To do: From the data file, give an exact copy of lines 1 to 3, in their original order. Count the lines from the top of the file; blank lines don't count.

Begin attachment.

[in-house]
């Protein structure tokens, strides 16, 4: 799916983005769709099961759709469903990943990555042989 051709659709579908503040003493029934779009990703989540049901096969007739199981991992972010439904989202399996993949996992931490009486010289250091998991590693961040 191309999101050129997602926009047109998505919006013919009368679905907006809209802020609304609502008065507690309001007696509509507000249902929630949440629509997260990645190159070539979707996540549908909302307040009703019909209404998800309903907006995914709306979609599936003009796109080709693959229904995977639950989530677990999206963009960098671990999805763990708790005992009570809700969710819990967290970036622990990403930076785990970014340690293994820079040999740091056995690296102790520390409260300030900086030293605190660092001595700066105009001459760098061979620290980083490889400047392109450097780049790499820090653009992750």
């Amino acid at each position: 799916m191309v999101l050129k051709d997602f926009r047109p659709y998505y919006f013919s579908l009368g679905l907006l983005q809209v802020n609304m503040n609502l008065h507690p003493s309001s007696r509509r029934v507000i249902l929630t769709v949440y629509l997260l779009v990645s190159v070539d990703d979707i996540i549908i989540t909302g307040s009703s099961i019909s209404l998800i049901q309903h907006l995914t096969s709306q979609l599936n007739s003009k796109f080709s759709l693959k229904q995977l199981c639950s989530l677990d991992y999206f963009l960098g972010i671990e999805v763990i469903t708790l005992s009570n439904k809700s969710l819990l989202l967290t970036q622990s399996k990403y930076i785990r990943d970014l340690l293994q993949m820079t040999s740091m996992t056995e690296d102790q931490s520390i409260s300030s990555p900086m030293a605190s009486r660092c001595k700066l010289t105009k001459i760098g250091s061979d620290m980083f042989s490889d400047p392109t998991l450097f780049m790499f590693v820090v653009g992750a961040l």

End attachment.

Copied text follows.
[in-house]
């Protein structure tokens, strides 16, 4: 799916983005769709099961759709469903990943990555042989 051709659709579908503040003493029934779009990703989540049901096969007739199981991992972010439904989202399996993949996992931490009486010289250091998991590693961040 191309999101050129997602926009047109998505919006013919009368679905907006809209802020609304609502008065507690309001007696509509507000249902929630949440629509997260990645190159070539979707996540549908909302307040009703019909209404998800309903907006995914709306979609599936003009796109080709693959229904995977639950989530677990999206963009960098671990999805763990708790005992009570809700969710819990967290970036622990990403930076785990970014340690293994820079040999740091056995690296102790520390409260300030900086030293605190660092001595700066105009001459760098061979620290980083490889400047392109450097780049790499820090653009992750």
């Amino acid at each position: 799916m191309v999101l050129k051709d997602f926009r047109p659709y998505y919006f013919s579908l009368g679905l907006l983005q809209v802020n609304m503040n609502l008065h507690p003493s309001s007696r509509r029934v507000i249902l929630t769709v949440y629509l997260l779009v990645s190159v070539d990703d979707i996540i549908i989540t909302g307040s009703s099961i019909s209404l998800i049901q309903h907006l995914t096969s709306q979609l599936n007739s003009k796109f080709s759709l693959k229904q995977l199981c639950s989530l677990d991992y999206f963009l960098g972010i671990e999805v763990i469903t708790l005992s009570n439904k809700s969710l819990l989202l967290t970036q622990s399996k990403y930076i785990r990943d970014l340690l293994q993949m820079t040999s740091m996992t056995e690296d102790q931490s520390i409260s300030s990555p900086m030293a605190s009486r660092c001595k700066l010289t105009k001459i760098g250091s061979d620290m980083f042989s490889d400047p392109t998991l450097f780049m790499f590693v820090v653009g992750a961040l």